“I probably know your mothers”

I very, recently, had to have an ultrasound on my wrist.  The young technician looked like she belonged in high school.  When she left me in the room to wait for the doctor, I questioned what I was doing.  Maybe I should leave and rethink.  The radiologists in the city were older.  The technician seemed more experienced.  I have known them for fourteen years.  They are so sophisticated.  I was sweating profusely when the doctor came in.  He looked like he was younger than my daughter but he had some gray in his beard.  He introduced two young residents who looked like they were applying to college.  “I probably know your mothers,” I blurted out of nowhere.  So then I had to explain that all my friends had children who were doctors at this hospital.  “I live in ____,” I continued.  “So do I,” said this nice, young doctor.  “So I do know your mother?” I asked incredulously.  “I don’t think you do,” he explained, ” I did not grow up there.”  He told me where he lived and as he asked me if I was in pain. I let myself relax, as I watched the screen, as he guided a needle deep into my wrist to aspirate a cyst.  “Don’t worry,” I reassured him, “you can still say hello to me in the local supermarket.”   He, relaxed, in turn, and smiled.  And just to be safe, I added: “I know where you live.”

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My Husband’s Doctors

My husband and I share some doctors but not all.  So I have all his doctors in my contact list as well. He has given each and every one of them permission to talk to me on his behalf.  Onto my husband’s health.  I am trying to maintain his health.  I had him start taking saw palmetto in his forties to ward off prostate cancer.  I have him on CoQ10 to help ward off whatever it is supposed to ward off.  I make sure he goes to his doctors regularly.  He is older than I am and so he has more things wrong with him.  Yet he is stronger than I am.  I remind him to take his morning meds.  I am desperate to maintain his health because I desperately do not want to be alone.  And I desperately do not want to start over.

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Every week, we have at least one doctor’s appointment between us.  Sometimes we have two and on occasion, three. Three doctor appointments a week.  You have to go through the robo systems to get an appointment.  You have to wait to see the doctor.  Then you have to go to the pharmacist and drop off the prescription(s).  Then you have to go back to pick them up.  Then you have to set up your follow up appointment.  This is what I mean by maintenance.  It is tedious and constant.

The doctors

The maintenance plan.  I remember someone in the one percent was quoted as saying:  “It is easy to make money.  It is a lot harder to maintain it.”  Maintenance for me feels like the kiss of death.  It means I am no longer innovating.  I am spending all my time and energy and money just trying to hold on.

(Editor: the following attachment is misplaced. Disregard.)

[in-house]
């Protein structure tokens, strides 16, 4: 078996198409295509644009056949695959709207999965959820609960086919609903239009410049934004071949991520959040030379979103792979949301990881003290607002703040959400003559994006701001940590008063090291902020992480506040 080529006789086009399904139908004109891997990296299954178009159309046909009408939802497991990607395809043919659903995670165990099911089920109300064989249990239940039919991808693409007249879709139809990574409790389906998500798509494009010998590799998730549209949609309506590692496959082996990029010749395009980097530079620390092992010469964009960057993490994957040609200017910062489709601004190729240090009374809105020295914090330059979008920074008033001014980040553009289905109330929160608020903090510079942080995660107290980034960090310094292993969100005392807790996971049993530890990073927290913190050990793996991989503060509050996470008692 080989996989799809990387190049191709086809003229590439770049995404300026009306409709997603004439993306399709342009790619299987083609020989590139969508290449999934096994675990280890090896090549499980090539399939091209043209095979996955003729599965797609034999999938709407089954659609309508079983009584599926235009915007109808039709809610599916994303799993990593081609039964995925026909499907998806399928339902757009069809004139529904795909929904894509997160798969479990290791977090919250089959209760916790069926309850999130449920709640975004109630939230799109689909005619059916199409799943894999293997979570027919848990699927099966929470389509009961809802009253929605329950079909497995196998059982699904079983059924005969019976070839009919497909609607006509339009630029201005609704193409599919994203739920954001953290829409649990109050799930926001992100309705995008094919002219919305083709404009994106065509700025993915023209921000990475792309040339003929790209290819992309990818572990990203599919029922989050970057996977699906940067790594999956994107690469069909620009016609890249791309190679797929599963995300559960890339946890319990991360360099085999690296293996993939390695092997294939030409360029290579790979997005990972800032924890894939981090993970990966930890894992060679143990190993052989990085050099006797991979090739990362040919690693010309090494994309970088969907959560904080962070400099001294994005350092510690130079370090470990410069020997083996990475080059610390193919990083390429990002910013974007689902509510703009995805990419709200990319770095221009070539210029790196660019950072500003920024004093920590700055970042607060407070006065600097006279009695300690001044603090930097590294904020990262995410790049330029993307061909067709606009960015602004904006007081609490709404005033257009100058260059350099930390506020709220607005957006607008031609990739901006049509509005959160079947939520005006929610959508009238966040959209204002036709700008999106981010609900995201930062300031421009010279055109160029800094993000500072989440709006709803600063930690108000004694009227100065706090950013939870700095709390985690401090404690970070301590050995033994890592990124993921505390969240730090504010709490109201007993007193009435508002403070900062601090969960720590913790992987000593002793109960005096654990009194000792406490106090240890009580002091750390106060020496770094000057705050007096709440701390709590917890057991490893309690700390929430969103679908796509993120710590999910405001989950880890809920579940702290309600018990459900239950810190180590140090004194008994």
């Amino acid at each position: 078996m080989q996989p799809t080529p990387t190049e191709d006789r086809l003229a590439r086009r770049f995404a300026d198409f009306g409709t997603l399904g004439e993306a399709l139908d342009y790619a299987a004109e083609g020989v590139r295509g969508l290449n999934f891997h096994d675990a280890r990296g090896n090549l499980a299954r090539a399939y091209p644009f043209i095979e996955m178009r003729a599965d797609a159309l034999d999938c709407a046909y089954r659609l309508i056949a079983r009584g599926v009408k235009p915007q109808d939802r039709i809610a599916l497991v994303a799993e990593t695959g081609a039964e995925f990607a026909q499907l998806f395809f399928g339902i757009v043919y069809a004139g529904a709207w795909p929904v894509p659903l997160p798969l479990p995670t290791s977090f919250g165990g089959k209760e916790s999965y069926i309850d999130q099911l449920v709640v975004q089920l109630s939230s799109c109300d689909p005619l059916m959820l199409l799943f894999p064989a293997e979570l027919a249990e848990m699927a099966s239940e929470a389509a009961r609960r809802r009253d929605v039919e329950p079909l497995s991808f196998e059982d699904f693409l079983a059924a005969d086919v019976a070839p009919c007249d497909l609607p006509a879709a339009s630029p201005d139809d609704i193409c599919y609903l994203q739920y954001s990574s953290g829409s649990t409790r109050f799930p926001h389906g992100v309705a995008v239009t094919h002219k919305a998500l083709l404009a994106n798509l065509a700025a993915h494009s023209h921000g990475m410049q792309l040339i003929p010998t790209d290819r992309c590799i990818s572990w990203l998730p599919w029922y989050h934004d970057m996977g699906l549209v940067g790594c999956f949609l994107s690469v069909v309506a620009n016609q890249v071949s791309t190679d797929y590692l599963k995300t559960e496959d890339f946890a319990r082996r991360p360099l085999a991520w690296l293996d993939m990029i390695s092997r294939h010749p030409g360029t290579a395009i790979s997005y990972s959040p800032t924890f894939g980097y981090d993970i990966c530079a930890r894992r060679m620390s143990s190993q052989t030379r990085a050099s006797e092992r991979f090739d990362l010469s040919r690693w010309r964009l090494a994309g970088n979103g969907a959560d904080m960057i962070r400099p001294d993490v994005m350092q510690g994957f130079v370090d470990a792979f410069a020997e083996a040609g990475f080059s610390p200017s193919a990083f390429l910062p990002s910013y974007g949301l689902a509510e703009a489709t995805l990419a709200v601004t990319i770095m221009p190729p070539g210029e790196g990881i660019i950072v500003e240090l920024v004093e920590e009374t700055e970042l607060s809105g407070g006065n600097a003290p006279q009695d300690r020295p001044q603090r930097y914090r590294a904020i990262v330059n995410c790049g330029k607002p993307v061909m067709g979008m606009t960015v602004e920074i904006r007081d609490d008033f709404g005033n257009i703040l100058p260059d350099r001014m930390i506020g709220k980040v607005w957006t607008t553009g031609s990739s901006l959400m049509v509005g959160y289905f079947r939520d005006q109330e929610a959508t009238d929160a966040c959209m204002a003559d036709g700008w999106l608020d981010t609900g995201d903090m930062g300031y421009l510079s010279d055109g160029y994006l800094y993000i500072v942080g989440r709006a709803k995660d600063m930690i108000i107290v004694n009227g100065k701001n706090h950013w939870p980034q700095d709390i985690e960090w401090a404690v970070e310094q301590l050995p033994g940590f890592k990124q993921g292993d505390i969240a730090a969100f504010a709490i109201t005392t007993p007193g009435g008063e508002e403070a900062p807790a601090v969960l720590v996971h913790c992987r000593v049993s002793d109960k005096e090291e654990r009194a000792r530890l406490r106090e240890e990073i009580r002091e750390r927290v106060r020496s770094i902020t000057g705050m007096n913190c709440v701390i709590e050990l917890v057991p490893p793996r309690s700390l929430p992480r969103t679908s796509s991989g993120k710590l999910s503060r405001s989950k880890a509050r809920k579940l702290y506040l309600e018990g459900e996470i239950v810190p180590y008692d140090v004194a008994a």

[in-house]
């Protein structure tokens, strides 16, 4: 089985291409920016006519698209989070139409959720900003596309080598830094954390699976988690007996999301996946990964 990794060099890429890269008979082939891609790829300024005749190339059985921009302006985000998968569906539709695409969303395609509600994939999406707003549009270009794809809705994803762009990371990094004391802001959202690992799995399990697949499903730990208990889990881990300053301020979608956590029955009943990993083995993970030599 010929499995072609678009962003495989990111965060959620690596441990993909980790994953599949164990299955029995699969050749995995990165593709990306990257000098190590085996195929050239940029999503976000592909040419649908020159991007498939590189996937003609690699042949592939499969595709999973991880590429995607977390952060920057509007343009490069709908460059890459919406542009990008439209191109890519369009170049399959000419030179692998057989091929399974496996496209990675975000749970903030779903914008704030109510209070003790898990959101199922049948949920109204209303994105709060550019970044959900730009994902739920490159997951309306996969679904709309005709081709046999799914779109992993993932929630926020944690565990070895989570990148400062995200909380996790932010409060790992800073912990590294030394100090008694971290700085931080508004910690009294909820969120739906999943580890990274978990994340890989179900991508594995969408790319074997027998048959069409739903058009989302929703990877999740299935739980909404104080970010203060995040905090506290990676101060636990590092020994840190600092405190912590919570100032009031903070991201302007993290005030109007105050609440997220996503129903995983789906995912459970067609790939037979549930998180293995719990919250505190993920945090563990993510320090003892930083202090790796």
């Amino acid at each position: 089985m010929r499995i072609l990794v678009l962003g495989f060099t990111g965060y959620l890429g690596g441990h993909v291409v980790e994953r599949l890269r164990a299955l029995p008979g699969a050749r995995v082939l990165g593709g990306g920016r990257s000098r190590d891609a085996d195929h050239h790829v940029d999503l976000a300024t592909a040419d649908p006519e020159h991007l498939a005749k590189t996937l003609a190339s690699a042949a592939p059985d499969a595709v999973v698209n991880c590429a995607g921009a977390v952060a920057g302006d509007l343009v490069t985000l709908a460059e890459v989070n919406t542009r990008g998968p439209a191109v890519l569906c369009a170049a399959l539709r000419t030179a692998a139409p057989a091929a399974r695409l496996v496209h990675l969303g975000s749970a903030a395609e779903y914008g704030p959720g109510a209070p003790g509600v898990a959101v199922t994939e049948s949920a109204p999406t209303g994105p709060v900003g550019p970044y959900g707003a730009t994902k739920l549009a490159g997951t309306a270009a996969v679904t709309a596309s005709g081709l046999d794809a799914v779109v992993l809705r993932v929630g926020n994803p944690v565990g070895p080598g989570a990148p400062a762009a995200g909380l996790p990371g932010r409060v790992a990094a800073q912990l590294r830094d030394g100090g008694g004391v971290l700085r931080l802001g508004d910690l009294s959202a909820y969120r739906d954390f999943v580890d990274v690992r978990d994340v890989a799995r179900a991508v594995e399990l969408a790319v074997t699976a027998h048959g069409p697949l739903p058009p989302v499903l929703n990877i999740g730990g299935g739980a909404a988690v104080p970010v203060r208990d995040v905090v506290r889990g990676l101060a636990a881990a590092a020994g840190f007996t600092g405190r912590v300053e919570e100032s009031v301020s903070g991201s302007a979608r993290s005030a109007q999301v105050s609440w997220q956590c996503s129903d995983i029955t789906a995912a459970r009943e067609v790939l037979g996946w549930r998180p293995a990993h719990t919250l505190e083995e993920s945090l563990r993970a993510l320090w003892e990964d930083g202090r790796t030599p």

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I am trying to maintain my health.  I never knew we had so many body parts.  I never knew there were so many doctors.  More than half the contacts I have in all my devices are under the letter “D” for doctor.  There is the allergist and audiologist.   The breast specialist .  The chiropractor and cardiologist.  The dentist and dermatologist. The endocrinologist and the ENT specialist. There is the foot doctor AKA podiatrist. The gastroenterologist and gynecologist.  The hematologist. The internist. The jaw specialist for TMJ. Lab Core.  The mental health specialist. The neurologist. The orthopedist and ophthalmologist and oncologist. The physical therapist, the psychologist, the pulmonologist, the pharmacist and the podiatrist AKA the foot specialist. There is Quest Lab. There is the radiologist for mammograms and sonograms.  There is the therapist. The urologist.  The visiting nurse for when we come home from surgery and the veterinarian if I get another kitten to replace my Tigger.    And the X-ray technicians for plain old X-rays.   

Have I left anyone out?  Each one is a specialist.  But I am one whole person and no one seems to know it.  The podiatrist is not the back doctor.  Yet, because of my feet, I have poor posture.  The hand doctor is not the neurologist.  Yet I have tingles and numbness in my fingers.  Is it a pinched nerve in my back?  Is it carpal tunnel syndrome?  The cancer specialist is not the cardiologist.  Who will approve of the herbal supplement I have decided to take to ward off melanoma from returning?   Who is running this job?  I cannot be my own GC!

ARE YOU HAVING TROUBLE BEING ON TOP OF ALL THE DOCTORS?  HAVE YOU EVER FORGOTTEN TO GET A TEST YOUR DOCTOR TOLD YOU TO GET?  DO YOU LONG FOR ONE DOCTOR WHO GETS THE WHOLE PICTURE?  DO YOU FEEL LIKE BODY PARTS IN A HEAP?